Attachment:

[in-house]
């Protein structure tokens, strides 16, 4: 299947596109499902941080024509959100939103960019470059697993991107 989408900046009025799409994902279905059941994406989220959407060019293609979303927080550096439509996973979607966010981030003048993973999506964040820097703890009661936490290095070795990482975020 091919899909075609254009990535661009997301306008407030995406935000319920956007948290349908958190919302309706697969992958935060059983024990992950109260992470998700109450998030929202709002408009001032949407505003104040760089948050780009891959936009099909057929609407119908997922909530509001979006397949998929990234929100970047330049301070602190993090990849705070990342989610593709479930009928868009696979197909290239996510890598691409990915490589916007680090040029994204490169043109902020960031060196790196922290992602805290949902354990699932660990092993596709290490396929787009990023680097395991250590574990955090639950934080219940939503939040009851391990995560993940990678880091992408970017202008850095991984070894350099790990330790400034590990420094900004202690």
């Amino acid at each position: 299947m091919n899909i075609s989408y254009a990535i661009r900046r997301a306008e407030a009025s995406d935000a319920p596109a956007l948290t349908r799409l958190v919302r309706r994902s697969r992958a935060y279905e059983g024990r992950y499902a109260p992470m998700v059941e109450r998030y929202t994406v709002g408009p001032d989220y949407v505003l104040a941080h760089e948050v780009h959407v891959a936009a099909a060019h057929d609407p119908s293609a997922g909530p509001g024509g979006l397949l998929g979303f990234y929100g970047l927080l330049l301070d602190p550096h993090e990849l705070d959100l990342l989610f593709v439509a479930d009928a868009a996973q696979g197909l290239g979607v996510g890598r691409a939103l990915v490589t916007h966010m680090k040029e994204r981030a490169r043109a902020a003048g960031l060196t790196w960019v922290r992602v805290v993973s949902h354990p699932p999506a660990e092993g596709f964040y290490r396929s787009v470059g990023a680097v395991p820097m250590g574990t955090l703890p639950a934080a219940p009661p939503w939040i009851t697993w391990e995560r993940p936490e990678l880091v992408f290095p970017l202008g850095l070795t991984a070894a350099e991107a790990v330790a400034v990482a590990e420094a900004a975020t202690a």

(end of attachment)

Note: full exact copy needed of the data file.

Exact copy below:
[in-house]
């Protein structure tokens, strides 16, 4: 299947596109499902941080024509959100939103960019470059697993991107 989408900046009025799409994902279905059941994406989220959407060019293609979303927080550096439509996973979607966010981030003048993973999506964040820097703890009661936490290095070795990482975020 091919899909075609254009990535661009997301306008407030995406935000319920956007948290349908958190919302309706697969992958935060059983024990992950109260992470998700109450998030929202709002408009001032949407505003104040760089948050780009891959936009099909057929609407119908997922909530509001979006397949998929990234929100970047330049301070602190993090990849705070990342989610593709479930009928868009696979197909290239996510890598691409990915490589916007680090040029994204490169043109902020960031060196790196922290992602805290949902354990699932660990092993596709290490396929787009990023680097395991250590574990955090639950934080219940939503939040009851391990995560993940990678880091992408970017202008850095991984070894350099790990330790400034590990420094900004202690």
């Amino acid at each position: 299947m091919n899909i075609s989408y254009a990535i661009r900046r997301a306008e407030a009025s995406d935000a319920p596109a956007l948290t349908r799409l958190v919302r309706r994902s697969r992958a935060y279905e059983g024990r992950y499902a109260p992470m998700v059941e109450r998030y929202t994406v709002g408009p001032d989220y949407v505003l104040a941080h760089e948050v780009h959407v891959a936009a099909a060019h057929d609407p119908s293609a997922g909530p509001g024509g979006l397949l998929g979303f990234y929100g970047l927080l330049l301070d602190p550096h993090e990849l705070d959100l990342l989610f593709v439509a479930d009928a868009a996973q696979g197909l290239g979607v996510g890598r691409a939103l990915v490589t916007h966010m680090k040029e994204r981030a490169r043109a902020a003048g960031l060196t790196w960019v922290r992602v805290v993973s949902h354990p699932p999506a660990e092993g596709f964040y290490r396929s787009v470059g990023a680097v395991p820097m250590g574990t955090l703890p639950a934080a219940p009661p939503w939040i009851t697993w391990e995560r993940p936490e990678l880091v992408f290095p970017l202008g850095l070795t991984a070894a350099e991107a790990v330790a400034v990482a590990e420094a900004a975020t202690a």